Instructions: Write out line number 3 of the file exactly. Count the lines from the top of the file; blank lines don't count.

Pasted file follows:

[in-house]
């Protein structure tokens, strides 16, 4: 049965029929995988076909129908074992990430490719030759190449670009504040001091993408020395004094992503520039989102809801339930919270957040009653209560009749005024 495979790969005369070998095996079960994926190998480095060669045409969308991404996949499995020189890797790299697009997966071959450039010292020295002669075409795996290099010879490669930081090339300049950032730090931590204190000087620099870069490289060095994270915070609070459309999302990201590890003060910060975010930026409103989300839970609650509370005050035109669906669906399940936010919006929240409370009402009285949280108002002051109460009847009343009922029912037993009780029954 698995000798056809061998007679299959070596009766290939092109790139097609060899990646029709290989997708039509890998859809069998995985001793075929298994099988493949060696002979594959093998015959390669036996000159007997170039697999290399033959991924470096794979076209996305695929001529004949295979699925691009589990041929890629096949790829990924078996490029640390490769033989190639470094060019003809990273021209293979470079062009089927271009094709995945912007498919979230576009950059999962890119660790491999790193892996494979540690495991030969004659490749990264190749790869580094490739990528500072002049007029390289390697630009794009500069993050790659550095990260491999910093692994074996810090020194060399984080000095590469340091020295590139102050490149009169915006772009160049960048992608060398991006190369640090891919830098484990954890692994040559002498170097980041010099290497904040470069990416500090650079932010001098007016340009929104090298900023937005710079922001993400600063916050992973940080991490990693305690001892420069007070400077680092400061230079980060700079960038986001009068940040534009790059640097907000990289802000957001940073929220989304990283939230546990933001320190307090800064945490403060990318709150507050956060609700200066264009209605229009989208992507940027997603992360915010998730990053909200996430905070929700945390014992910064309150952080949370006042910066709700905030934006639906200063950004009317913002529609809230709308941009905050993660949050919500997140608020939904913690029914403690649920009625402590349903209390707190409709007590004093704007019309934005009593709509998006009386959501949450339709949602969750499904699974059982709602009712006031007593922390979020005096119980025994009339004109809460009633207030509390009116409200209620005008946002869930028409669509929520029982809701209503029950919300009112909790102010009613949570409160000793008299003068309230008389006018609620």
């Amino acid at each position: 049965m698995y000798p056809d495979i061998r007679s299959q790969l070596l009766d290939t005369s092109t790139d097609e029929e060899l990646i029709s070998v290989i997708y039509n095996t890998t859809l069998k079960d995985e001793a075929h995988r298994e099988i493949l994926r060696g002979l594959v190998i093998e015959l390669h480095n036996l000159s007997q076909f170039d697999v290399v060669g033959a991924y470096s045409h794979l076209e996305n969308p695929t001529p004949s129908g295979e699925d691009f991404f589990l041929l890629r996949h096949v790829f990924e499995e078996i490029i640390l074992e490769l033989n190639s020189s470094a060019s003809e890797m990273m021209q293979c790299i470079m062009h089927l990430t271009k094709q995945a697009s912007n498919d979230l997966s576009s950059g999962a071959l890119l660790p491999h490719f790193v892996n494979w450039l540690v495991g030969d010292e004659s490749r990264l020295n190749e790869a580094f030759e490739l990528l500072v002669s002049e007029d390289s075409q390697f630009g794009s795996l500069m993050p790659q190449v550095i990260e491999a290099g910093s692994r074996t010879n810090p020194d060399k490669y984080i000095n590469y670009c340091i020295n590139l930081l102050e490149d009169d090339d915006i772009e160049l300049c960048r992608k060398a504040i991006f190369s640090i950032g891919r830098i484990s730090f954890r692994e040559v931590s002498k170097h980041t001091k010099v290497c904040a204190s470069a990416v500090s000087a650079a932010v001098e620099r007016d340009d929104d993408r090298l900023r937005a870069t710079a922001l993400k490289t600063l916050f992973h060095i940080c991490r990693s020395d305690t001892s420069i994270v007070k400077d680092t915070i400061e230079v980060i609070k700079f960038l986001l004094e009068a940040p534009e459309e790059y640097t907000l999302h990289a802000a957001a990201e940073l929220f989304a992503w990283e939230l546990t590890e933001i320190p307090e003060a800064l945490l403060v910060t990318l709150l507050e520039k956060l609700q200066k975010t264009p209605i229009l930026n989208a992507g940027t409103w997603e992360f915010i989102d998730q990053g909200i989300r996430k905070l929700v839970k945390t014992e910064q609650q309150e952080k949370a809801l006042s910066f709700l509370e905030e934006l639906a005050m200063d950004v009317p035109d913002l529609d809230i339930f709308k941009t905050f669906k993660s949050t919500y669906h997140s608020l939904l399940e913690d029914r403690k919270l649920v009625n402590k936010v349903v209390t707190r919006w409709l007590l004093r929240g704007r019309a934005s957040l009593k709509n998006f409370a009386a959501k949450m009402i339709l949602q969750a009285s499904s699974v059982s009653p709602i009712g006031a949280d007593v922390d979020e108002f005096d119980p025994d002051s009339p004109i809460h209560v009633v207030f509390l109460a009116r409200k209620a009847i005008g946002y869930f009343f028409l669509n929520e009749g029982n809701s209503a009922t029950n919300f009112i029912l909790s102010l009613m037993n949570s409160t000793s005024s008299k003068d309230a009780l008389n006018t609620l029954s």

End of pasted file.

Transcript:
């Amino acid at each position: 049965m698995y000798p056809d495979i061998r007679s299959q790969l070596l009766d290939t005369s092109t790139d097609e029929e060899l990646i029709s070998v290989i997708y039509n095996t890998t859809l069998k079960d995985e001793a075929h995988r298994e099988i493949l994926r060696g002979l594959v190998i093998e015959l390669h480095n036996l000159s007997q076909f170039d697999v290399v060669g033959a991924y470096s045409h794979l076209e996305n969308p695929t001529p004949s129908g295979e699925d691009f991404f589990l041929l890629r996949h096949v790829f990924e499995e078996i490029i640390l074992e490769l033989n190639s020189s470094a060019s003809e890797m990273m021209q293979c790299i470079m062009h089927l990430t271009k094709q995945a697009s912007n498919d979230l997966s576009s950059g999962a071959l890119l660790p491999h490719f790193v892996n494979w450039l540690v495991g030969d010292e004659s490749r990264l020295n190749e790869a580094f030759e490739l990528l500072v002669s002049e007029d390289s075409q390697f630009g794009s795996l500069m993050p790659q190449v550095i990260e491999a290099g910093s692994r074996t010879n810090p020194d060399k490669y984080i000095n590469y670009c340091i020295n590139l930081l102050e490149d009169d090339d915006i772009e160049l300049c960048r992608k060398a504040i991006f190369s640090i950032g891919r830098i484990s730090f954890r692994e040559v931590s002498k170097h980041t001091k010099v290497c904040a204190s470069a990416v500090s000087a650079a932010v001098e620099r007016d340009d929104d993408r090298l900023r937005a870069t710079a922001l993400k490289t600063l916050f992973h060095i940080c991490r990693s020395d305690t001892s420069i994270v007070k400077d680092t915070i400061e230079v980060i609070k700079f960038l986001l004094e009068a940040p534009e459309e790059y640097t907000l999302h990289a802000a957001a990201e940073l929220f989304a992503w990283e939230l546990t590890e933001i320190p307090e003060a800064l945490l403060v910060t990318l709150l507050e520039k956060l609700q200066k975010t264009p209605i229009l930026n989208a992507g940027t409103w997603e992360f915010i989102d998730q990053g909200i989300r996430k905070l929700v839970k945390t014992e910064q609650q309150e952080k949370a809801l006042s910066f709700l509370e905030e934006l639906a005050m200063d950004v009317p035109d913002l529609d809230i339930f709308k941009t905050f669906k993660s949050t919500y669906h997140s608020l939904l399940e913690d029914r403690k919270l649920v009625n402590k936010v349903v209390t707190r919006w409709l007590l004093r929240g704007r019309a934005s957040l009593k709509n998006f409370a009386a959501k949450m009402i339709l949602q969750a009285s499904s699974v059982s009653p709602i009712g006031a949280d007593v922390d979020e108002f005096d119980p025994d002051s009339p004109i809460h209560v009633v207030f509390l109460a009116r409200k209620a009847i005008g946002y869930f009343f028409l669509n929520e009749g029982n809701s209503a009922t029950n919300f009112i029912l909790s102010l009613m037993n949570s409160t000793s005024s008299k003068d309230a009780l008389n006018t609620l029954s």